Public opinion theory and research are becoming increasingly significant in modern societies as people's attitudes and behaviors become ever more volatile and opinion poll data becomes ever more readily available. This major new Handbook is the first to bring together into one volume the whole field of public opinion theory, research methodology, and the political and social embeddedness of polls in modern societies. It comprehensively maps out the state-of-the-art in contemporary scholarship on these topics.

With over fifty chapters written by distinguished international researchers, both academic and from the commercial sector, this Handbook is designed to:

Give the reader an overview of the most important concepts included in and surrounding the term ‘public opinion’ and its application in modern social research; Present the basic empirical concepts for assessing public opinion and opinion changes in society; Provide an overview of the social, political and legal status of public opinion research, how it is perceived by the public and by journalists, and how it is used by governments; Offer a review of the role and use of surveys for selected special fields of application, ranging from their use in legal cases to the use of polls in marketing and campaigns.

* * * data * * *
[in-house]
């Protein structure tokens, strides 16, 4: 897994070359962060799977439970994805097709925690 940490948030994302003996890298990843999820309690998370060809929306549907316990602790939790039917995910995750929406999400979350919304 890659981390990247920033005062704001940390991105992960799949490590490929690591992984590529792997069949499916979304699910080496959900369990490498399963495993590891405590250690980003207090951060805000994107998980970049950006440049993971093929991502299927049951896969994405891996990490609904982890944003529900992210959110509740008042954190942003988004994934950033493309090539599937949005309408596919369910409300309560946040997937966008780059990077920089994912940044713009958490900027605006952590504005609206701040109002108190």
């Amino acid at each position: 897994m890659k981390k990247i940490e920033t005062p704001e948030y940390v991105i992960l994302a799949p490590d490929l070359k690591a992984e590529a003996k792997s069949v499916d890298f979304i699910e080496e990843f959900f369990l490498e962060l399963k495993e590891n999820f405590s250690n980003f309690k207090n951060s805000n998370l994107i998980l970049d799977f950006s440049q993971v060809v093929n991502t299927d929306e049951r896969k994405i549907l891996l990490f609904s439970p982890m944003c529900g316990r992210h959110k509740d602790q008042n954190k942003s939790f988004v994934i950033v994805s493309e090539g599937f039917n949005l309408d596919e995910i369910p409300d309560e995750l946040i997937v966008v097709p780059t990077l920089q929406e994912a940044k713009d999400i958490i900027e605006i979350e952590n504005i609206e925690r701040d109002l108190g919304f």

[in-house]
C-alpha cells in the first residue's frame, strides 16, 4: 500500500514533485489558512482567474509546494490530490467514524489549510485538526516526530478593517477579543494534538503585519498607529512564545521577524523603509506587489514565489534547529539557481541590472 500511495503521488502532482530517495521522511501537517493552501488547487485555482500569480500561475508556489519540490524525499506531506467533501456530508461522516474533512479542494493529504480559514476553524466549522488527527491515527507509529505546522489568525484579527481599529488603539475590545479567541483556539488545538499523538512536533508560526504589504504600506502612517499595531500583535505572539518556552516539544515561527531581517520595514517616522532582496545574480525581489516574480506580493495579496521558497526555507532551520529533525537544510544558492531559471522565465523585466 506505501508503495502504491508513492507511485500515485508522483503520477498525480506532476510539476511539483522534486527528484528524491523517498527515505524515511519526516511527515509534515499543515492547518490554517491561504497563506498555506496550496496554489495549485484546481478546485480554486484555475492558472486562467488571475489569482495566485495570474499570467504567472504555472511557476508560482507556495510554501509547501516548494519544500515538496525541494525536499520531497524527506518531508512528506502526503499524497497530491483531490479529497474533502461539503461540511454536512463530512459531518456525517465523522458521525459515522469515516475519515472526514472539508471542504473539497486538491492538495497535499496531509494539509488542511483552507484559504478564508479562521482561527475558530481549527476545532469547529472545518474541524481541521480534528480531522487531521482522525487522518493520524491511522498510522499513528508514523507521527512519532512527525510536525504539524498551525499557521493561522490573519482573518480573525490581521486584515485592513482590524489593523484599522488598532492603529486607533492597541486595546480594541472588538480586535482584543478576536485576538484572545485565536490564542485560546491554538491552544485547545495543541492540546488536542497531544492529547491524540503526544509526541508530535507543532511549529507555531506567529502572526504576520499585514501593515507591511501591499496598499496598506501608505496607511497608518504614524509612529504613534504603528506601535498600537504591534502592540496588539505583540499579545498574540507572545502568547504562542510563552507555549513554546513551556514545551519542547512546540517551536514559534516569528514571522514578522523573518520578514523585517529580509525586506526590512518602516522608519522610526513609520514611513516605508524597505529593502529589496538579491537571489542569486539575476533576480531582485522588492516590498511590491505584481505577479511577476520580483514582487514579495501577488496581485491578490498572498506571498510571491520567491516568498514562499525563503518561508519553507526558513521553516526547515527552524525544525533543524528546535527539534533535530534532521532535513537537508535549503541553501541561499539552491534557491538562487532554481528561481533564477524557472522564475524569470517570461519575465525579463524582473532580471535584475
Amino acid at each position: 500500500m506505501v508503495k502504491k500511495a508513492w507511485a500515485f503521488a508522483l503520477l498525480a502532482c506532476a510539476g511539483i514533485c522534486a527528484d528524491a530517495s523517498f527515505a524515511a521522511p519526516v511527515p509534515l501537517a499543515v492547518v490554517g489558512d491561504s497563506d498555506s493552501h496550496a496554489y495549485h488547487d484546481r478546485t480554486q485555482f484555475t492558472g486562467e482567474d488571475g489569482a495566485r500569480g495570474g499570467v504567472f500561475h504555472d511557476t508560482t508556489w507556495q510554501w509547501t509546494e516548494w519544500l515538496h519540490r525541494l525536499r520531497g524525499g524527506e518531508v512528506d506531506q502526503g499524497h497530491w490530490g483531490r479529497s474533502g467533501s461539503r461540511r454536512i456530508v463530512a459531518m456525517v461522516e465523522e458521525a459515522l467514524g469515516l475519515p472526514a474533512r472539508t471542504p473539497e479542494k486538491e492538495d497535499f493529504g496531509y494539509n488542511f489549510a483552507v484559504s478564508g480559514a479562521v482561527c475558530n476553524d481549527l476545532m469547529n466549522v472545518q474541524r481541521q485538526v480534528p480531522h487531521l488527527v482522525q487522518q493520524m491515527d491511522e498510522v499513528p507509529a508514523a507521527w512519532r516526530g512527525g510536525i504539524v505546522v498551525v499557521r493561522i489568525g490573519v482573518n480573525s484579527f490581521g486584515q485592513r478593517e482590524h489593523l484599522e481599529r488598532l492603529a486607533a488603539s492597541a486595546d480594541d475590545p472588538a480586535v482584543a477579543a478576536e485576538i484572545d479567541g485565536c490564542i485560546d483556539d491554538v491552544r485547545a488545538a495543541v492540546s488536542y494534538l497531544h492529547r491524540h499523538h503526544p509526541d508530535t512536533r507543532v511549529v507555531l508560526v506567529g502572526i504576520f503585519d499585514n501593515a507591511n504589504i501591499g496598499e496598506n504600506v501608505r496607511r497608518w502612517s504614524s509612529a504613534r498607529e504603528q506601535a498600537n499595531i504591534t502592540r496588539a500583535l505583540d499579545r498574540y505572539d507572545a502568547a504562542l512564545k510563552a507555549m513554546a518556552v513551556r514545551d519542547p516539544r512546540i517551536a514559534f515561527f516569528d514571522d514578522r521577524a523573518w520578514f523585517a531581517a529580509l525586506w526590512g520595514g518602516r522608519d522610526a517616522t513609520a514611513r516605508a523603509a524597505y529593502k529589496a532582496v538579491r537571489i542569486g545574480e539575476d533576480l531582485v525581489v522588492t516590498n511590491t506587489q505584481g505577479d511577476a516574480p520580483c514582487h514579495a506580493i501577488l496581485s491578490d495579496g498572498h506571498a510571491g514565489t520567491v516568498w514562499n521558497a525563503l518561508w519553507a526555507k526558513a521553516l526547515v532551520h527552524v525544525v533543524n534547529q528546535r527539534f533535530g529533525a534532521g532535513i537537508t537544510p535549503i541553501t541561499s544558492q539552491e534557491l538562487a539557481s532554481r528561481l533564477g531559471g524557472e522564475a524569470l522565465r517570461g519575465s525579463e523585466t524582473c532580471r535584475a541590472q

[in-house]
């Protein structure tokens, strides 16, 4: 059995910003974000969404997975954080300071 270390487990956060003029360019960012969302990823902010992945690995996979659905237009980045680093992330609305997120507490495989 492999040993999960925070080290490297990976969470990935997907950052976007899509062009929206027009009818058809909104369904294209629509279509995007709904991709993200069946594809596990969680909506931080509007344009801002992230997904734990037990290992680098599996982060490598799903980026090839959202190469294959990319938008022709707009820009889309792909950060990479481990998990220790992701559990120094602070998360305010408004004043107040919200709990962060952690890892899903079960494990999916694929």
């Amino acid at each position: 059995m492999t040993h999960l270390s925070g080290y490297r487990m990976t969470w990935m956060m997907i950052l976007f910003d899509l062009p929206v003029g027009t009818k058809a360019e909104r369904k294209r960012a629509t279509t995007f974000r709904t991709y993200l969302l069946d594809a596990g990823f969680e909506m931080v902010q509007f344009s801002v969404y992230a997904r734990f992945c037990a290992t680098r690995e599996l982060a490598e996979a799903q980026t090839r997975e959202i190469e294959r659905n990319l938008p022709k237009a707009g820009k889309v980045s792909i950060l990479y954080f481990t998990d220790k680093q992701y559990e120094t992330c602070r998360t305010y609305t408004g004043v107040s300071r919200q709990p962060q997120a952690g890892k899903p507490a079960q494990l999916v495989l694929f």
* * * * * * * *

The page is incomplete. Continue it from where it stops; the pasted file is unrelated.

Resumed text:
The SAGE Handbook of Public Opinion Research provides an indispensable resource for both practitioners and students alike.

The News Media's Use of Opinion Polls


‘The polls have changed journalism, just as the organization of press associations did, just as the advent of half-tone photo engravings did, just as the rise of the columnists and commentators did.’ Thus euphorically wrote Eugene Meyer, publisher of the Washington Post in 1940 (p. 240). The Post was the first subscriber of the Gallup Poll, marking the beginning of a new era for the relationship between journalists and pollsters. Today, public opinion polls are an integral component of news coverage. ‘Polls are newsworthy: they are topical, relate directly to issues in the news, are up-to-the-moment’ (Paletz et al., 1980). They serve many functions: as information sources, as attention-getters, and as a source of journalistic power (Frankovic, 1998, ...

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